Feeling a little confident, I decided to make attempt number two by braiding her hair into a ponytail and adding some bangs in the front. I did these on damp hair.






Hmmm, I definitely found doing her hair dry and stretched helped with my grip more so than on damp hair. I had extreme difficulty grasping the concept of cornrowing upwards at the back of head and I messed up too many times. Poor baby was so patient with me. The back this time was really frizzy by the time her hair dried.

Therefore, after that excruciating 1.5 hour attempt, I decided to ask a teenager at my Church to cornrow my daughter's hair. Alas, this is what I envisioned my daughter's cornrows to look like:




Nice and neat. Minimal frizz. Even rows. Sheen. Right here is my goal.  Z's hair was done on stretched hair and the only product used was the Shea Moisture's Curl Enhancing Smoothie (because the young lady loved the smell of it).  I noticed that the parts are smaller. I am guessing for her length of hair, smaller parts would equal to less frizz and better braid definition?

I just know that I want to improve my technique! It has been nice not having to deal with my daughter's hair for more than a week! So this is why I am here on my blog seeking advice from the skilled cornrow-ers. lol

Once again, I am soliciting your tips on 
  • how to recreate the last set of braids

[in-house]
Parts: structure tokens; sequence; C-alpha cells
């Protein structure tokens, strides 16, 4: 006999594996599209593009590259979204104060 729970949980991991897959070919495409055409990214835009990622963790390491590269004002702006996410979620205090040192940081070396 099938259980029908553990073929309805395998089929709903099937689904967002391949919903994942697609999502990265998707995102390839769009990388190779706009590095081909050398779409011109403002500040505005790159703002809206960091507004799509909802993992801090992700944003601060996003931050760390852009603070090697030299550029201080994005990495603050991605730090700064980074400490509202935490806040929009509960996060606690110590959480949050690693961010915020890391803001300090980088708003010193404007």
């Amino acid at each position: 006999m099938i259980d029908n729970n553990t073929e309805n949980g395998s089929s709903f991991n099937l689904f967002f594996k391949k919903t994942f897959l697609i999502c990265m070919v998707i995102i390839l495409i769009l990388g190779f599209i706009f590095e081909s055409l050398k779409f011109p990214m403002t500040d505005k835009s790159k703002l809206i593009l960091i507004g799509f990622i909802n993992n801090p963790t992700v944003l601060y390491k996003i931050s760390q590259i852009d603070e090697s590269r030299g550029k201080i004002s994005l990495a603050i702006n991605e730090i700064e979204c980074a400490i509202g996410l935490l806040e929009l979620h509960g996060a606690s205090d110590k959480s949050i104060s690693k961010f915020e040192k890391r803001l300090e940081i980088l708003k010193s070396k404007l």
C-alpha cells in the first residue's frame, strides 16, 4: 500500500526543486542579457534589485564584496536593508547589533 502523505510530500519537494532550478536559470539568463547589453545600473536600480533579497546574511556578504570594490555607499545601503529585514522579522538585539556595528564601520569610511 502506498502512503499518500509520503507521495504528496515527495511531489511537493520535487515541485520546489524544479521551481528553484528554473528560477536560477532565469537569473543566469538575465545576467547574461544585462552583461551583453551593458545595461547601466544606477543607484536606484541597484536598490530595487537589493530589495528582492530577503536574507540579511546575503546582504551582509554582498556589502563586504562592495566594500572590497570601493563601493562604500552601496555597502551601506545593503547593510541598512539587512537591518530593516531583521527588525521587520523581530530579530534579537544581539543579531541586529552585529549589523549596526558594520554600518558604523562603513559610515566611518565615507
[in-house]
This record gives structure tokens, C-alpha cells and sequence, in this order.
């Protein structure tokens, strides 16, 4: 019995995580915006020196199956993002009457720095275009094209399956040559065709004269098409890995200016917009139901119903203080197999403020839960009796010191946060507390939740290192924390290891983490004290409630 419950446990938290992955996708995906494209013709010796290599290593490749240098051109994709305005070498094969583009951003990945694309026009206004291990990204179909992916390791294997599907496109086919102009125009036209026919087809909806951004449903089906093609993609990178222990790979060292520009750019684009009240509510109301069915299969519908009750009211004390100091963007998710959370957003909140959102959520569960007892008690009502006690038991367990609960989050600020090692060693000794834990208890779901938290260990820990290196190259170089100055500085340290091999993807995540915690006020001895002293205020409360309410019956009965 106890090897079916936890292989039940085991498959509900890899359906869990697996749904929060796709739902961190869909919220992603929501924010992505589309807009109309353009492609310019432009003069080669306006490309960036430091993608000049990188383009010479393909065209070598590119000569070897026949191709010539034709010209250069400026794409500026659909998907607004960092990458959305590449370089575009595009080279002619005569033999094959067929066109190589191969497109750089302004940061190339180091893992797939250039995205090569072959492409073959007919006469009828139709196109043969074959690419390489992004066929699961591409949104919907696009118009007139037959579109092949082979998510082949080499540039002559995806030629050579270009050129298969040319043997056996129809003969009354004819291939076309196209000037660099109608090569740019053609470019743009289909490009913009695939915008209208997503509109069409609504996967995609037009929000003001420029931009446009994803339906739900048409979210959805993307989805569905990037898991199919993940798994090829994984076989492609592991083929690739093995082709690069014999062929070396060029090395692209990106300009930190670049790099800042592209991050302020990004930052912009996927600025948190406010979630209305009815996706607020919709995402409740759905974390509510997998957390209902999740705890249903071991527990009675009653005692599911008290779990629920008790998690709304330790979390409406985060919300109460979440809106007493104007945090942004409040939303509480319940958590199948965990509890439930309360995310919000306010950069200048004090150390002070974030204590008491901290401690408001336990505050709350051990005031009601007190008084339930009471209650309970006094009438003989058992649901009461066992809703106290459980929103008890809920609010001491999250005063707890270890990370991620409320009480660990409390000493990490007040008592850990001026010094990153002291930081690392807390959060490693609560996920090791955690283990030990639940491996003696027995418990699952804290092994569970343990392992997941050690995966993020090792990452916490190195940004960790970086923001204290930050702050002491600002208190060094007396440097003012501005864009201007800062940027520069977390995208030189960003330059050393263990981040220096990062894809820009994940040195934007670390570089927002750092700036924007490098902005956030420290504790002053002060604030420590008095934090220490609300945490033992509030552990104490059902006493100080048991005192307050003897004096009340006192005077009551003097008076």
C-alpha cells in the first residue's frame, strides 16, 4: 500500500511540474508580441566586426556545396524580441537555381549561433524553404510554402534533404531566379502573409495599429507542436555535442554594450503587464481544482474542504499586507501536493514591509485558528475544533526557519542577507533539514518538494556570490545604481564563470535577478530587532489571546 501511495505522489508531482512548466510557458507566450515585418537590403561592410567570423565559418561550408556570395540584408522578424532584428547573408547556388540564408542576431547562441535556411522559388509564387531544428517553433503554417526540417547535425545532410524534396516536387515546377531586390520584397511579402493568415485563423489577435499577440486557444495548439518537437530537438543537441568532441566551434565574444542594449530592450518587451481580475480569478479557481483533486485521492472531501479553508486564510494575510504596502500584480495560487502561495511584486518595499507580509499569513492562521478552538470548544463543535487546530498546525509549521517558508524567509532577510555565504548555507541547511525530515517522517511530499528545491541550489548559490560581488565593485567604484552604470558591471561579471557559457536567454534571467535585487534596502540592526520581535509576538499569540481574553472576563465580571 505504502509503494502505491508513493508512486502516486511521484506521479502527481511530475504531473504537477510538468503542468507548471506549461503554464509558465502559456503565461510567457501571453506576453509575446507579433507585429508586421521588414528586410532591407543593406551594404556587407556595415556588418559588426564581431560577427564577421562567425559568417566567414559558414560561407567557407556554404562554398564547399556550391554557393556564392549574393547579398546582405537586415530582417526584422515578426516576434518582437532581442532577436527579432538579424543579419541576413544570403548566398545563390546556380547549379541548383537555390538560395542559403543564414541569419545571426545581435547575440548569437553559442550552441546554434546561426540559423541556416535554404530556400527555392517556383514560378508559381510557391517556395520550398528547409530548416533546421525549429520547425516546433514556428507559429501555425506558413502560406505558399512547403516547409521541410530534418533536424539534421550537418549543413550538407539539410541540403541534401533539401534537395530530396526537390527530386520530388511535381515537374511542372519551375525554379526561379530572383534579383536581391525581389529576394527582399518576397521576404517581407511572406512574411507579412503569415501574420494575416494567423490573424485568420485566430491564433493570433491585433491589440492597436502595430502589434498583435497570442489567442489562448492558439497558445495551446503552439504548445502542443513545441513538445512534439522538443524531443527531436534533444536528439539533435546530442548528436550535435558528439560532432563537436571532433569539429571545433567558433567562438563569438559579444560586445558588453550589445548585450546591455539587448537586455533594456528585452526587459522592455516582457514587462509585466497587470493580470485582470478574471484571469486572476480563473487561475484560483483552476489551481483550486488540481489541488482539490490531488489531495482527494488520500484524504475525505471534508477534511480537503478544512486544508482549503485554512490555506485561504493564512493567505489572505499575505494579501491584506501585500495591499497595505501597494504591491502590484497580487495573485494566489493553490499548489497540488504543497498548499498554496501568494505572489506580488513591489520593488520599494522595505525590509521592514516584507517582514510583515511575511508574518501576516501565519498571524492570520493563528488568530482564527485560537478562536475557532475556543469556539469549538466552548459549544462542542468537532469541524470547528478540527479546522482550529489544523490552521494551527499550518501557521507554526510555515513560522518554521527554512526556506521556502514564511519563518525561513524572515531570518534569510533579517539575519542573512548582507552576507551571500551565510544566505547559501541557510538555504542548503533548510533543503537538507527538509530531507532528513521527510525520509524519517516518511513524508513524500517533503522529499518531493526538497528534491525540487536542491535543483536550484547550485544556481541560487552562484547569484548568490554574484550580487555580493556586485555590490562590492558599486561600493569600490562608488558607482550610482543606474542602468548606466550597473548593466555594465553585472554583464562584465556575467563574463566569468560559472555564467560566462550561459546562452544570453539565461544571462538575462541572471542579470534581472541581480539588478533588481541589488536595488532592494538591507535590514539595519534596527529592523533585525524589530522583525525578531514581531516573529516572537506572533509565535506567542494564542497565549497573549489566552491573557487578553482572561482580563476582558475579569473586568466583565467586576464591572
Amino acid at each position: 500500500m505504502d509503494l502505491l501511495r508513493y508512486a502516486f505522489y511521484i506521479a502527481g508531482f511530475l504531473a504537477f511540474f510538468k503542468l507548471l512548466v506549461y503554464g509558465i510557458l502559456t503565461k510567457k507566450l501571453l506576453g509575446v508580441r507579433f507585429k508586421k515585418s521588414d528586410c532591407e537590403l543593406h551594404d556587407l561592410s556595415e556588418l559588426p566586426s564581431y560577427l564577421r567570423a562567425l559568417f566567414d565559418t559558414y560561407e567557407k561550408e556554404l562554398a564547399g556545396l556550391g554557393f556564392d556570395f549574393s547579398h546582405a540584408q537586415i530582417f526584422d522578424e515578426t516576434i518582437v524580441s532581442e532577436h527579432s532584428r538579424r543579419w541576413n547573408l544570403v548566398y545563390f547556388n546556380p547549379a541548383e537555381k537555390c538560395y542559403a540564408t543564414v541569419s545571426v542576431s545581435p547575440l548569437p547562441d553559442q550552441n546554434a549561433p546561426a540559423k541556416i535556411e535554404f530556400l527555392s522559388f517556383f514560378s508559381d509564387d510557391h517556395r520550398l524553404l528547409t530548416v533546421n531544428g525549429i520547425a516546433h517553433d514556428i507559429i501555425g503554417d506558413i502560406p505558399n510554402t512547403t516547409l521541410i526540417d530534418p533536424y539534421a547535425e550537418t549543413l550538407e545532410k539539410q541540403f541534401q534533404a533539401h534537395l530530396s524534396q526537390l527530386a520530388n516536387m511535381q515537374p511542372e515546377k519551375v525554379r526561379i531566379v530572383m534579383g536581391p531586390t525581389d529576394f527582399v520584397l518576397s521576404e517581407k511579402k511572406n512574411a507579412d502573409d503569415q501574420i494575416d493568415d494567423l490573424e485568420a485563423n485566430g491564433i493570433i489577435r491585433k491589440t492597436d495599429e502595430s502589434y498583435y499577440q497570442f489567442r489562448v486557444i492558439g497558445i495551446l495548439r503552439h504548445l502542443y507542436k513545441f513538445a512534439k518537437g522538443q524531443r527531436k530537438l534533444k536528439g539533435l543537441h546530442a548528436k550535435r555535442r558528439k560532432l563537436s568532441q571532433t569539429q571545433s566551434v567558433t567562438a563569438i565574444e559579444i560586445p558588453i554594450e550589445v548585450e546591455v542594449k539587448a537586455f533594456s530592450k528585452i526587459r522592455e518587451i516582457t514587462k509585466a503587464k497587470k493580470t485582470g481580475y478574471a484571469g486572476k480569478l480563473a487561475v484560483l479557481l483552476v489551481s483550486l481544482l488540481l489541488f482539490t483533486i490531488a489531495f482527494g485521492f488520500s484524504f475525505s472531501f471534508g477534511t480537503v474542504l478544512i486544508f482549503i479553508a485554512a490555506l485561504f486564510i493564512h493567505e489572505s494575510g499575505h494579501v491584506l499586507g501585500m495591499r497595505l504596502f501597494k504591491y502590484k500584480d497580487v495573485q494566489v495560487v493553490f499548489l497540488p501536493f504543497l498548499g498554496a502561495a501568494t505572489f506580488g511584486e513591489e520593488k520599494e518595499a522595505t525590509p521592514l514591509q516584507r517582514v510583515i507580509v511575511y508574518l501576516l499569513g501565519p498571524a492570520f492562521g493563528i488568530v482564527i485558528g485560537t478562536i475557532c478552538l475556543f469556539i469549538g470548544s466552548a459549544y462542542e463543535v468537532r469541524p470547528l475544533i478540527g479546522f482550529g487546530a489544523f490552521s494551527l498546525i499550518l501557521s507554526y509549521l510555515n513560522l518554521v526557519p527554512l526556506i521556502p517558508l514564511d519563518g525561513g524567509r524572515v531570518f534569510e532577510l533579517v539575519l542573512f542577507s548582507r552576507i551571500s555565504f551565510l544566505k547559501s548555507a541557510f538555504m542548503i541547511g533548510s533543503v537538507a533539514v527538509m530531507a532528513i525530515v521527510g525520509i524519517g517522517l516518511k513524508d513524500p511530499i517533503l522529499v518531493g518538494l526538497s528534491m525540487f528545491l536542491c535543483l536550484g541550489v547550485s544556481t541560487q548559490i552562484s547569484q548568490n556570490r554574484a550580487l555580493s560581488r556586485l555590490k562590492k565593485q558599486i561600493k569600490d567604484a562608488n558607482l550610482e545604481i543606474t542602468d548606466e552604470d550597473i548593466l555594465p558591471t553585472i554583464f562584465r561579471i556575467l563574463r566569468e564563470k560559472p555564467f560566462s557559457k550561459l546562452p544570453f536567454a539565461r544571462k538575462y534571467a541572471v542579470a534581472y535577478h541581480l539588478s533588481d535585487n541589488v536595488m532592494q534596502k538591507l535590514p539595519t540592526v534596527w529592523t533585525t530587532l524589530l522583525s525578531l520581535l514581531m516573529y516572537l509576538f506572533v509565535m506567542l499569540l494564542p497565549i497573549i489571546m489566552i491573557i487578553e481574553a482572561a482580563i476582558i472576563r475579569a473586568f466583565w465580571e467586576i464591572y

• how to reduce frizz
  • how to create neater parts
  • whatever else you think I should know

Any websites/youtube videos you recommend for me to view to get a better idea on cornrowing would be greatly appreciated. Feel free to leave tips on my blog's Facebook page.

Thanks in advance! I know practice makes perfect. I am on for the task! :)

5 comments:

  1. Not too bad for your first attempt. My tips would be like you already do to cornrow on dry stretched hair that always helps me with my daughter's hair. I also have her sleep with a do-rag or a wave cap for men so I tie it around her head then I put the regular satin bonnet over that. I would say about 8/10 times she wakes up with both off her head but at least it helps some during the night LOL. As far as the cornrows go you only grad and add hair to the middle of the braid. So if you have your 3 sections of hair you only pick up extra hair to add to the middle section of hair. I hope that makes sense. And yes practice makes perfect. It looks like you are starting the braids out in an underhanded way and then they switch to regular overhanded cornrow braids.